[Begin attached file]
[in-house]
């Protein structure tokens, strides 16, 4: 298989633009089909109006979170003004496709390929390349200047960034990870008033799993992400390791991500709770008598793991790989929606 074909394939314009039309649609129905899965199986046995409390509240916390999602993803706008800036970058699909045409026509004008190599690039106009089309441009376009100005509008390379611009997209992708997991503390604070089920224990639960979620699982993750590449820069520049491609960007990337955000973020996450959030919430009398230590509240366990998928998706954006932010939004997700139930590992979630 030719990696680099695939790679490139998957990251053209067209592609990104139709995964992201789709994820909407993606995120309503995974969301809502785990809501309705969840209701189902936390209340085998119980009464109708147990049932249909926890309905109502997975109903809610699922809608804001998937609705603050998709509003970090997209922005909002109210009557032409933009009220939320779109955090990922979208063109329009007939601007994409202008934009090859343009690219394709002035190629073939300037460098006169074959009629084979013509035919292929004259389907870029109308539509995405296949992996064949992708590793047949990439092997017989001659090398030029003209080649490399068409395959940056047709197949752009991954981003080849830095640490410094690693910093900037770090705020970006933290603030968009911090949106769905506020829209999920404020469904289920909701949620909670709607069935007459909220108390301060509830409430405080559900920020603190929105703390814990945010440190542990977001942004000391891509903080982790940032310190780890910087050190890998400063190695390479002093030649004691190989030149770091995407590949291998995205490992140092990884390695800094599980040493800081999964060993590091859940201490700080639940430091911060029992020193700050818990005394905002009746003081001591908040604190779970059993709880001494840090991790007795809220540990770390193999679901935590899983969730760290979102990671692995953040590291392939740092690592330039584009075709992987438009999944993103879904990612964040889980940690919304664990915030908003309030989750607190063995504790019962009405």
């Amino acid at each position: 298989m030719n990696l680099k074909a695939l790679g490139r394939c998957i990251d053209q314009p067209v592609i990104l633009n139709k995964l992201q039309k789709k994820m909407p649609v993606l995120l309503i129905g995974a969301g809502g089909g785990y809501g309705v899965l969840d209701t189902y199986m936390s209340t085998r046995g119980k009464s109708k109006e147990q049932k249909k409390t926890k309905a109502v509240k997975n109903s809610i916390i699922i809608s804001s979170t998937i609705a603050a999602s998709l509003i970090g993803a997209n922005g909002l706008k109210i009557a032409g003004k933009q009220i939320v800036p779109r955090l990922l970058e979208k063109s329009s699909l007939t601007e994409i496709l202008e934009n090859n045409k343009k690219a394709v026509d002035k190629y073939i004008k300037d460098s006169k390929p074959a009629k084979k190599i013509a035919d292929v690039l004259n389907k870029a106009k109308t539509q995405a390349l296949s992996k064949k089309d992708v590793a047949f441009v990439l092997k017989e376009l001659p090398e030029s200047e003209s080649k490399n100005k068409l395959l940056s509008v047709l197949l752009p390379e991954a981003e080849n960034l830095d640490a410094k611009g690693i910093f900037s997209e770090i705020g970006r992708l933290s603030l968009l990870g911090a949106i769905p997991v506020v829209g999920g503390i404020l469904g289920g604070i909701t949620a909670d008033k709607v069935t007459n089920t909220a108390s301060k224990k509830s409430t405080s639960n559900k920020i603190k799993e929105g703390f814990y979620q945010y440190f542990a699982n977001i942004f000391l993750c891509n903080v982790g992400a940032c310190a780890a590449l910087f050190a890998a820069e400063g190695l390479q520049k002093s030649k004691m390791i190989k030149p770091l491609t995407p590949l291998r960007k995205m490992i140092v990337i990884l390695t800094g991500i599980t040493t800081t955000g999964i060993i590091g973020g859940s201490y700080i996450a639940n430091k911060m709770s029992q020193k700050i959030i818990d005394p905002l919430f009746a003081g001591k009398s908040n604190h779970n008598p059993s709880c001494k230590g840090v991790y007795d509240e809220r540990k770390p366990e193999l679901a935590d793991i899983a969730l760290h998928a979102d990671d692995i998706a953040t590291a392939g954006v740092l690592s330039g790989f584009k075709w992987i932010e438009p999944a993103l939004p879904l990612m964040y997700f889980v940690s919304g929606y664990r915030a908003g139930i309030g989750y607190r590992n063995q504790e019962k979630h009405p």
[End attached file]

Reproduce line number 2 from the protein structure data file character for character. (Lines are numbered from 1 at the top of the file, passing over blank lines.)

């Protein structure tokens, strides 16, 4: 298989633009089909109006979170003004496709390929390349200047960034990870008033799993992400390791991500709770008598793991790989929606 074909394939314009039309649609129905899965199986046995409390509240916390999602993803706008800036970058699909045409026509004008190599690039106009089309441009376009100005509008390379611009997209992708997991503390604070089920224990639960979620699982993750590449820069520049491609960007990337955000973020996450959030919430009398230590509240366990998928998706954006932010939004997700139930590992979630 030719990696680099695939790679490139998957990251053209067209592609990104139709995964992201789709994820909407993606995120309503995974969301809502785990809501309705969840209701189902936390209340085998119980009464109708147990049932249909926890309905109502997975109903809610699922809608804001998937609705603050998709509003970090997209922005909002109210009557032409933009009220939320779109955090990922979208063109329009007939601007994409202008934009090859343009690219394709002035190629073939300037460098006169074959009629084979013509035919292929004259389907870029109308539509995405296949992996064949992708590793047949990439092997017989001659090398030029003209080649490399068409395959940056047709197949752009991954981003080849830095640490410094690693910093900037770090705020970006933290603030968009911090949106769905506020829209999920404020469904289920909701949620909670709607069935007459909220108390301060509830409430405080559900920020603190929105703390814990945010440190542990977001942004000391891509903080982790940032310190780890910087050190890998400063190695390479002093030649004691190989030149770091995407590949291998995205490992140092990884390695800094599980040493800081999964060993590091859940201490700080639940430091911060029992020193700050818990005394905002009746003081001591908040604190779970059993709880001494840090991790007795809220540990770390193999679901935590899983969730760290979102990671692995953040590291392939740092690592330039584009075709992987438009999944993103879904990612964040889980940690919304664990915030908003309030989750607190063995504790019962009405």